Text of Amendment:
No soldier shall, in time of peace be quartered in any house, without the consent of the owner, nor in time of war, but in a manner to be prescribed by law.
In the years leading up to the American Revolution, private citizens were required to house British soldiers in their own homes. Given the tension that existed between British soldiers and colonial citizens, this was an unpleasant situation that the founding fathers did not want to repeat.
- See also: Why the Fathers Founded
Right to Privacy:
The Third Amendment was one of the amendments cited in Griswold v. Connecticut (1965) as evidence that the Constitution protects an implicit right to privacy.
The Posse Comitatus Act of 1878 prohibits federal troops from engaging in domestic operations except when authorized to do so by Congress or the Constitution. Although the Third Amendment does not directly address the principle of posse comitatus, it does provide a natural ideological precedent to it.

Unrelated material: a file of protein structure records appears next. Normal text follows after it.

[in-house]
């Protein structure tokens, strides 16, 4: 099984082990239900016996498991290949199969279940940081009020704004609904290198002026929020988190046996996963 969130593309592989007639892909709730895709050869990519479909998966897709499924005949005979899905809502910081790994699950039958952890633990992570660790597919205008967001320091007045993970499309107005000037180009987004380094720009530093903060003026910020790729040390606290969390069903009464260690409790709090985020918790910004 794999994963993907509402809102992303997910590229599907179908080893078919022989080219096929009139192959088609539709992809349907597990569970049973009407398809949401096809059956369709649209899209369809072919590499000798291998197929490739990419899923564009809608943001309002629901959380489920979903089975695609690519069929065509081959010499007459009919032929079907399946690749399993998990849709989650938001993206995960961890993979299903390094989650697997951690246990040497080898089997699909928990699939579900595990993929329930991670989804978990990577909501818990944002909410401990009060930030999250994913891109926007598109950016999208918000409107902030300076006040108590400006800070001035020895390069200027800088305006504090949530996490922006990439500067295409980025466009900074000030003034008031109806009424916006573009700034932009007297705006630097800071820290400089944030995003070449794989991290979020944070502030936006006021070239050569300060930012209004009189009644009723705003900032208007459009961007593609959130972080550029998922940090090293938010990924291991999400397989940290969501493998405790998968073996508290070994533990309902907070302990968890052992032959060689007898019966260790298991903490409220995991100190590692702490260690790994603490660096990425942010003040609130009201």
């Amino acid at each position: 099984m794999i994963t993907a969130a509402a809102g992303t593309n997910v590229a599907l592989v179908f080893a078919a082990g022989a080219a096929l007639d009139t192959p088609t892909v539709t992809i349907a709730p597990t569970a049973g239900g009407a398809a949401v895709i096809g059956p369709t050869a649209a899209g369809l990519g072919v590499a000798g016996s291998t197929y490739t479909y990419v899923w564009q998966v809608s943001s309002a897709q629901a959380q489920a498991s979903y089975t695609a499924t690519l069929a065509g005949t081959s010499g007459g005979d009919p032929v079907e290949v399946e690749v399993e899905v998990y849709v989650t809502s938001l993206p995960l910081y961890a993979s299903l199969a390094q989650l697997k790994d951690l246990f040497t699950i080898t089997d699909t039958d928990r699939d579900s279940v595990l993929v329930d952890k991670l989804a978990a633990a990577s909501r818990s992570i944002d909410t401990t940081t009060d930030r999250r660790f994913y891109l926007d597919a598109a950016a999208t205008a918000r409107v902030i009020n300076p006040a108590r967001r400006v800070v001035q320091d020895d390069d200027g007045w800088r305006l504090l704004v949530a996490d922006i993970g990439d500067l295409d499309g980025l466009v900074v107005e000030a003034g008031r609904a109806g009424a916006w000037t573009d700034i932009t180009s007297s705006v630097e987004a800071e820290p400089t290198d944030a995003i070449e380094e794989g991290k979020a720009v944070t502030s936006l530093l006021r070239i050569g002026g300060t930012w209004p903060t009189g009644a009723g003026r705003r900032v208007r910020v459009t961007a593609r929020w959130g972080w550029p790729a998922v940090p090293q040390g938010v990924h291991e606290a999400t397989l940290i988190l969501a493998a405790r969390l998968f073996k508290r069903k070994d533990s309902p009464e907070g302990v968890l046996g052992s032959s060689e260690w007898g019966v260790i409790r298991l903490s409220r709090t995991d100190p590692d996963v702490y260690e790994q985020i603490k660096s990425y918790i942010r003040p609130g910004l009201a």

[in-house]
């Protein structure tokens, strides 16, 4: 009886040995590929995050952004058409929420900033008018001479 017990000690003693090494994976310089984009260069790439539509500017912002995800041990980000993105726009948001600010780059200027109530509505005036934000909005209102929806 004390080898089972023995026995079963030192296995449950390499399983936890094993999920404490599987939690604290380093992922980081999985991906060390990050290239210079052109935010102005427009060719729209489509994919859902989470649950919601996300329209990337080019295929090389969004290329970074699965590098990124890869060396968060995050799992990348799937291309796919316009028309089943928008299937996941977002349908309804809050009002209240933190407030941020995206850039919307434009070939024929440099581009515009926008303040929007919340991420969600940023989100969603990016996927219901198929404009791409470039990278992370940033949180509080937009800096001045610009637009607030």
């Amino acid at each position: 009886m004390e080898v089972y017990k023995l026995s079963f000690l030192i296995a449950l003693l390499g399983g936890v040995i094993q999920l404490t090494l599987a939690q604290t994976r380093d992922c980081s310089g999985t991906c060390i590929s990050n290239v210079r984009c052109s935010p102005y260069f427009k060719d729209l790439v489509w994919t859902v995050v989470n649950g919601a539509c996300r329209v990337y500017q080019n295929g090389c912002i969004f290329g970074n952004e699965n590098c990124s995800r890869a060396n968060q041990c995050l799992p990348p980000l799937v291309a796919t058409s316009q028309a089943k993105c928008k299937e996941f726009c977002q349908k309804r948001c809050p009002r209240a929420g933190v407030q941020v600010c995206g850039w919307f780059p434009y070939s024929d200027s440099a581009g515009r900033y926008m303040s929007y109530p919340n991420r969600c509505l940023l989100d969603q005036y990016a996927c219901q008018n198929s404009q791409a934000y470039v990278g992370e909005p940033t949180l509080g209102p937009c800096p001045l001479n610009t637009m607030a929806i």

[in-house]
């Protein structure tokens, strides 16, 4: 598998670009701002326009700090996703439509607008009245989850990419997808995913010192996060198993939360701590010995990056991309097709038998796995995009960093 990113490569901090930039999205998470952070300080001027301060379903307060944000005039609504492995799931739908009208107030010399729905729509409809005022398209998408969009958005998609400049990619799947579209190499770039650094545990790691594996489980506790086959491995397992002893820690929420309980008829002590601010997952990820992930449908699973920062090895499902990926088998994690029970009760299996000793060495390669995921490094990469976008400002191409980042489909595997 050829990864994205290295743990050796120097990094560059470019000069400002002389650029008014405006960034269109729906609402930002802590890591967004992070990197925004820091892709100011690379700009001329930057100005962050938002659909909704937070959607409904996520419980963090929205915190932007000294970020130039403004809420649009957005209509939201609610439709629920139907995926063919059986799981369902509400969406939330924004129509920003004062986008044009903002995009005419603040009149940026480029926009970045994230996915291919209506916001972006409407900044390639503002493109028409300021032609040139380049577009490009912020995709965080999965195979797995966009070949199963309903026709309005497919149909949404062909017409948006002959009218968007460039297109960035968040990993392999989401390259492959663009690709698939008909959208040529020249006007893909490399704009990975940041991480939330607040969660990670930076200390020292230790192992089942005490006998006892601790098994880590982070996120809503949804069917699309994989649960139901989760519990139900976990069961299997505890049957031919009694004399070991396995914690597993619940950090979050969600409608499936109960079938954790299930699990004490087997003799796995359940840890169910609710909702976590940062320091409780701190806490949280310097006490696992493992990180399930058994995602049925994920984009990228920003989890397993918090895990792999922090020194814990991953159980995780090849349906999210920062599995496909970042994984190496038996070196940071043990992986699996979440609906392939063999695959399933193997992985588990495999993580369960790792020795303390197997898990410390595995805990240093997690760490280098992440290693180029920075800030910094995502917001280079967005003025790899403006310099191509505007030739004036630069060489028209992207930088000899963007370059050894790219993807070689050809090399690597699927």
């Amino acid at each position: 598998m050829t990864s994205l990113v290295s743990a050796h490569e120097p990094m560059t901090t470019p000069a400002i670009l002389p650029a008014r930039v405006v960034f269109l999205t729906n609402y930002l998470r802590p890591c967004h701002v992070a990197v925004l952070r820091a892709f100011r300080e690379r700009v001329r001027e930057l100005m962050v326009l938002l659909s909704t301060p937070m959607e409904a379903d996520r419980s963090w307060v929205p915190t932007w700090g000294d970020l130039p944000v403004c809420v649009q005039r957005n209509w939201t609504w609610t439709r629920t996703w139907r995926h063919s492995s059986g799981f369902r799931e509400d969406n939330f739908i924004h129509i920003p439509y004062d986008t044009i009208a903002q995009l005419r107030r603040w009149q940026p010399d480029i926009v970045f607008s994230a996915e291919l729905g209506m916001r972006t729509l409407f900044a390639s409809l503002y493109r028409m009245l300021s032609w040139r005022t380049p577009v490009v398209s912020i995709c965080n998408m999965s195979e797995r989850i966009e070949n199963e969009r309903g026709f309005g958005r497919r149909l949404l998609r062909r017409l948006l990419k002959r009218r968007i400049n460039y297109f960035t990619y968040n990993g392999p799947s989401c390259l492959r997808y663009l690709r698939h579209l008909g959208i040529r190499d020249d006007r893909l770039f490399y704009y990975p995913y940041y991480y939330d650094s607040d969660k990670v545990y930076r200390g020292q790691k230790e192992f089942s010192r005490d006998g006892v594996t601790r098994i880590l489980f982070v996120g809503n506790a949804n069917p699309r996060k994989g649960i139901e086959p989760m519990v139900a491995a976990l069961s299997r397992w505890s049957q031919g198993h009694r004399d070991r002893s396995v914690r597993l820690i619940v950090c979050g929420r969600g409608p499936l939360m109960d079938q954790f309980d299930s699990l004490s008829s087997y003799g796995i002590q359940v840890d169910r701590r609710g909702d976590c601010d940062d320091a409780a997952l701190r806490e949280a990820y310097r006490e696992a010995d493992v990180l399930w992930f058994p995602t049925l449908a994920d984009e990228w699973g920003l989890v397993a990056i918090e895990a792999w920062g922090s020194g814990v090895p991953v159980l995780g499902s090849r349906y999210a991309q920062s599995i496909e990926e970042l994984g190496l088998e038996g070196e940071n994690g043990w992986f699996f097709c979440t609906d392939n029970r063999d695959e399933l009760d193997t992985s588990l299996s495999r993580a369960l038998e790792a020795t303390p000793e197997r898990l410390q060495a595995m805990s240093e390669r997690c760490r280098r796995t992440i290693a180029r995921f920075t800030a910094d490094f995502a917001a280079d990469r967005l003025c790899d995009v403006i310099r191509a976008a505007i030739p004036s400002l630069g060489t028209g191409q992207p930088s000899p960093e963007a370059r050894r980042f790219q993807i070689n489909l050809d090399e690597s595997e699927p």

Engblom v. Carey (1982):
The Third Amendment has never been enforced by the U.S. Supreme Court, but was once addressed by the 2nd Circuit Court of Appeals. In Engblom v. Carey, the circuit court held that the State of New York had violated the rights of prison guards who had been evicted from their on-site residences and replaced by National Guard troops after going on strike.